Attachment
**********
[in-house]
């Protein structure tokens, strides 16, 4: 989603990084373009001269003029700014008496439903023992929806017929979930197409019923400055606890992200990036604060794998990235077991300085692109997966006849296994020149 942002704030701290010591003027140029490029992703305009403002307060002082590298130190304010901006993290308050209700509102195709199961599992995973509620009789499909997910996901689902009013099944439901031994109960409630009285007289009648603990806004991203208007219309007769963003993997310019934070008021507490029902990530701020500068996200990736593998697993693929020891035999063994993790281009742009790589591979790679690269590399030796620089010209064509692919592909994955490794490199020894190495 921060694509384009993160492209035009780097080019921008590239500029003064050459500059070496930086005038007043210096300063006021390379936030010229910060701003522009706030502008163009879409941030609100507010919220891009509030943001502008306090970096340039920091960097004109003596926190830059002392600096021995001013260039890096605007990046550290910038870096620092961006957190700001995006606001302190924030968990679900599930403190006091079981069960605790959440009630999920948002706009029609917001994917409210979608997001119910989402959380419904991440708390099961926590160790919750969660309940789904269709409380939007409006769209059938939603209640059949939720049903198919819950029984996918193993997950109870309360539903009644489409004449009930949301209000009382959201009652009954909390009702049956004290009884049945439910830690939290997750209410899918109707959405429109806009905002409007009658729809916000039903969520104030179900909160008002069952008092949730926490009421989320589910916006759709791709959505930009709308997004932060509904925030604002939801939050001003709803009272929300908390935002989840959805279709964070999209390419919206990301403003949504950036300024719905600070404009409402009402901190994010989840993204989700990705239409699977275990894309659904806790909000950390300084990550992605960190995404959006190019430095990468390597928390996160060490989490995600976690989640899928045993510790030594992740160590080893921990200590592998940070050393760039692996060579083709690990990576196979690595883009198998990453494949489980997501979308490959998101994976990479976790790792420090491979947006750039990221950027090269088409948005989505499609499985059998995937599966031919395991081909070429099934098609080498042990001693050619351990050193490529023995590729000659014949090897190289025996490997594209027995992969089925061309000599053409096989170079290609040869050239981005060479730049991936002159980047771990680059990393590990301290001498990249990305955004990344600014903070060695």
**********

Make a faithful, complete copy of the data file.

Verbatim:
[in-house]
């Protein structure tokens, strides 16, 4: 989603990084373009001269003029700014008496439903023992929806017929979930197409019923400055606890992200990036604060794998990235077991300085692109997966006849296994020149 942002704030701290010591003027140029490029992703305009403002307060002082590298130190304010901006993290308050209700509102195709199961599992995973509620009789499909997910996901689902009013099944439901031994109960409630009285007289009648603990806004991203208007219309007769963003993997310019934070008021507490029902990530701020500068996200990736593998697993693929020891035999063994993790281009742009790589591979790679690269590399030796620089010209064509692919592909994955490794490199020894190495 921060694509384009993160492209035009780097080019921008590239500029003064050459500059070496930086005038007043210096300063006021390379936030010229910060701003522009706030502008163009879409941030609100507010919220891009509030943001502008306090970096340039920091960097004109003596926190830059002392600096021995001013260039890096605007990046550290910038870096620092961006957190700001995006606001302190924030968990679900599930403190006091079981069960605790959440009630999920948002706009029609917001994917409210979608997001119910989402959380419904991440708390099961926590160790919750969660309940789904269709409380939007409006769209059938939603209640059949939720049903198919819950029984996918193993997950109870309360539903009644489409004449009930949301209000009382959201009652009954909390009702049956004290009884049945439910830690939290997750209410899918109707959405429109806009905002409007009658729809916000039903969520104030179900909160008002069952008092949730926490009421989320589910916006759709791709959505930009709308997004932060509904925030604002939801939050001003709803009272929300908390935002989840959805279709964070999209390419919206990301403003949504950036300024719905600070404009409402009402901190994010989840993204989700990705239409699977275990894309659904806790909000950390300084990550992605960190995404959006190019430095990468390597928390996160060490989490995600976690989640899928045993510790030594992740160590080893921990200590592998940070050393760039692996060579083709690990990576196979690595883009198998990453494949489980997501979308490959998101994976990479976790790792420090491979947006750039990221950027090269088409948005989505499609499985059998995937599966031919395991081909070429099934098609080498042990001693050619351990050193490529023995590729000659014949090897190289025996490997594209027995992969089925061309000599053409096989170079290609040869050239981005060479730049991936002159980047771990680059990393590990301290001498990249990305955004990344600014903070060695």